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Mon 24th Sep 2012 - Everards, Shepherd Neame and Punch

Story of the day:

Everards to submit ambitious plan for £20m Leicester food and drink quarter: Everards, the innovative Midlands brewer and retailer led by Stephen Gould, is to submit an application next month for outline planning consent to build an ambitious new food and drink cluster – The Soar Food and Drink Park - on the outskirts of Leicester. Everards wants to build a new craft brewery, “brew-pub” and visitor centre on a 13-acre site next to its existing Castle Acres brewery, with access to a further 73 acres of recreational land that is part of the River Soar flood plain. Chief executive Stephen Gould told Morning Briefing: “If we secure outline planning consent we will look to attract a number of established restaurant operators to work as an anchor for the site and then we will work closely with a number of local food and drink businesses to occupy the site. We are looking for restaurant operators that compliment the style of what we are trying to deliver – offering quality, made-on-the-premises food. We want to attract operators who make from fresh, who believe in sourcing food from the local supply chain. We are going to open up the flood plain to the general public for wildlife observation, cycle paths and pony trekking. One of our challenges is that the whole area is designated green wedge. To develop it, we have to offer enhancement: better access and usage for the community, which we believe this does.” The craft brewery will brew short runs of unusual beers and the visitor centre, will be licensed to sell Everards beers. Added Gould: “People will be able to connect to Everards, its history and its future and the plan is to have a view of the mash tuns from the visitor centre so it’s a brew pub feel that has visitors at its heart. We also intend to have the offices there and to develop the old offices at some stage in the future. The brew pub would be the flagship Everards’ managed pub with offices upstairs with views of the flood plain.”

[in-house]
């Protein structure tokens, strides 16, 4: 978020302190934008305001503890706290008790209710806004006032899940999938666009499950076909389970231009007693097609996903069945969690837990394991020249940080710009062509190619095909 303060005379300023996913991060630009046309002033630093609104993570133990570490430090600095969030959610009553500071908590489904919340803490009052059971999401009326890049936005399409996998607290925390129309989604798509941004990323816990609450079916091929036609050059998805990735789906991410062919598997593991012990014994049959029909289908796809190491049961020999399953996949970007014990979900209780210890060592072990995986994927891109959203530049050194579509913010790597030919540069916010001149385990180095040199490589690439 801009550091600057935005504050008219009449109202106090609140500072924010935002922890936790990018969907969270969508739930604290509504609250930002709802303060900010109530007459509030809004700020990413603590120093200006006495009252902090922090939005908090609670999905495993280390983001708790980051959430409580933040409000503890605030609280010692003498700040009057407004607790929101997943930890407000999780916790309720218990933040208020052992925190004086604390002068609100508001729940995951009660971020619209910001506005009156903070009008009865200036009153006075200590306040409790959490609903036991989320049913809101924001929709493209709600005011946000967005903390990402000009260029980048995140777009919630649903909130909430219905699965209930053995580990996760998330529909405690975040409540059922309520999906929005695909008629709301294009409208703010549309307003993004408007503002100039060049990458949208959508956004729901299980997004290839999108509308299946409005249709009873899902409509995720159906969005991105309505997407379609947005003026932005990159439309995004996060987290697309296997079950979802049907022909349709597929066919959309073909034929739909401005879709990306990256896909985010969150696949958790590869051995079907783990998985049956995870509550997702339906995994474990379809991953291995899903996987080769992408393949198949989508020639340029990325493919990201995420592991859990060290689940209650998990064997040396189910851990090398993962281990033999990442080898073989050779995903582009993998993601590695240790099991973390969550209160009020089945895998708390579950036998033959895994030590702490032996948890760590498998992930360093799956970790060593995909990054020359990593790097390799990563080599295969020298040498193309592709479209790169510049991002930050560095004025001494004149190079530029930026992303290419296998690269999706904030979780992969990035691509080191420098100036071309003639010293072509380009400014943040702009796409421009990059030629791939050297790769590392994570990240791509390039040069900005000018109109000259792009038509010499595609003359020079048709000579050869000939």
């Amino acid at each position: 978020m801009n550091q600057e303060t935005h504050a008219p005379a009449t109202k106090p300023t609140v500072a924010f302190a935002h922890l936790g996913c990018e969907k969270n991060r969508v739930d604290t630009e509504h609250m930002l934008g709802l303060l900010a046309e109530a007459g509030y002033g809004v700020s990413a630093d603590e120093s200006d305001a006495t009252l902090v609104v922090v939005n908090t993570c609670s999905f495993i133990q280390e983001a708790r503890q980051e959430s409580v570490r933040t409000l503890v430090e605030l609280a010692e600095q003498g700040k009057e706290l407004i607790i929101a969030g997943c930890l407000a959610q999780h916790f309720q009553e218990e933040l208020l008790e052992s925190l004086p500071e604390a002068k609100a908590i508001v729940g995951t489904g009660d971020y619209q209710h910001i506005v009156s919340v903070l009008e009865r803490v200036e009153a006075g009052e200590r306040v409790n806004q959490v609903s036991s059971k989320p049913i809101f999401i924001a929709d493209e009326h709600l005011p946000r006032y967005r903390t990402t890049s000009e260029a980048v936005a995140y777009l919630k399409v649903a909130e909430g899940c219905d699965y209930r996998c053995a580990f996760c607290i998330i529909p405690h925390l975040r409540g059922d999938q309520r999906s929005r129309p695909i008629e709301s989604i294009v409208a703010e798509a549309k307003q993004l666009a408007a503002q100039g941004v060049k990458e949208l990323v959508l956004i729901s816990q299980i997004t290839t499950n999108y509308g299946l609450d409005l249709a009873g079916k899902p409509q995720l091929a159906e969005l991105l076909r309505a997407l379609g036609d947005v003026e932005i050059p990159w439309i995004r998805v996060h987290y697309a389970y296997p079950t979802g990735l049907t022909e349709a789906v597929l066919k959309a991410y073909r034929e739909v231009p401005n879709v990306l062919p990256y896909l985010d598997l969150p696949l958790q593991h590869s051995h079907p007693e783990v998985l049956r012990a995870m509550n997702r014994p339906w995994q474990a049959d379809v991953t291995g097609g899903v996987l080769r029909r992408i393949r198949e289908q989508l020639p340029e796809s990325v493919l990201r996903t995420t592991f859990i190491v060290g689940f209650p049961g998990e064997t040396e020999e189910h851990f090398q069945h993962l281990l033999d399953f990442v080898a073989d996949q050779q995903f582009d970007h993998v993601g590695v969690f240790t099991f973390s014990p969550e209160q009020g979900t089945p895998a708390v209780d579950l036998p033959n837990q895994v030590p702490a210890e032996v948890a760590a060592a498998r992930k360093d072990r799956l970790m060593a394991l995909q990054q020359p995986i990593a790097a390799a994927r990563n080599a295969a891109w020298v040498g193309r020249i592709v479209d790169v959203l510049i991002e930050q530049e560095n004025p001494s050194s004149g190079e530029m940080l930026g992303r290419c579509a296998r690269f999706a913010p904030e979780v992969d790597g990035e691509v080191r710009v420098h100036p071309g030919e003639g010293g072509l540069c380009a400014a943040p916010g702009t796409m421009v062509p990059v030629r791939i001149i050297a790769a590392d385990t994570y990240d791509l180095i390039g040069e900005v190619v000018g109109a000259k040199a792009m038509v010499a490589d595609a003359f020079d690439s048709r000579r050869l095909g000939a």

Did you know there are 95 businesses in the sector with a turnover of £20m or more? The Propel Info Hospitality Sector Turnover and Profits Blue Book ranks the 200 leading pub, restaurant and foodservice companies in the UK by turnover and profit, provides a five-year overview of performance and lists directors’ salaries. To buy a copy e-mail Jo Charity or Sharon Dickinson on or

Industry news:

New Pub Company joins the ALMR: New Pub Company, the London-based operator of seven pubs led by Peter Linacre, has become the latest company to join the Association of Licensed Multiple Retailers (ALMR). Chief executive of the ALMR Nick Bish said: “Peter Linacre has always had a passion to see our industry succeed and for its success to be acknowledged. It's very good to see New Pub Company fully engaged with the ALMR.” Linacre, whose Camden Eye pub hosts the current BII Licensee of the Year, said: “The ALMR has become the dominant, clear voice of the sector. We finally have the focus to make the case for our important and increasingly successful sector and The New Pub Company wants to play a full part in this momentum.”

Pressure in Scotland to review the smoking ban: A lobby group is calling on the Scottish Government to review the smoking ban amid claims that new developments in ventilation and clean air technology should see it relaxed. Lobby group Freedom to Choose Scotland claims that European Air Quality standards on indoor areas back up the case for ending the ban. Scotland led the way in banning smoking in enclosed public spaces like bars and restaurants in 2006, with the rest of the UK following this path a year later.

Punch Taverns teams up with The Telegraph to offer a free pint in Cask Ale Week: Punch Taverns has teamed up with The Sunday Telegraph to offer a free pint of cask ale at 770 of its pubs during Cask Ale Week, which runs from 28 September to 7 October. Ales on offer include Bombardier, Doom Bar, Greene King IPA, London Pride, Pedigree, Southwold and Tribute. The promotion involves cutting out a voucher and presenting it at one of the 770 Punch pubs participating, findable through a search facility on

Sir Richard Branson – small brands need to adopt a sense of humour: Virgin founder Sir Richard Branson has argued that small brands must be “willing to have a sense of humour” and should adopt “newsroom marketing” in order to be successful. Branson, speaking at a conference in San Francisco, said his airline, in its early days, had to try to try to punch above its weight in marketing terms by being willing “to pull the tail” of larger competitors. He cited as an example British Airways launch of its sponsorship of the London Eye which found technical problems meant the wheel could not be erected. Virgin scrambled an air ship in the direction of the press launch, bearing a banner that read, “BA can’t get it up”.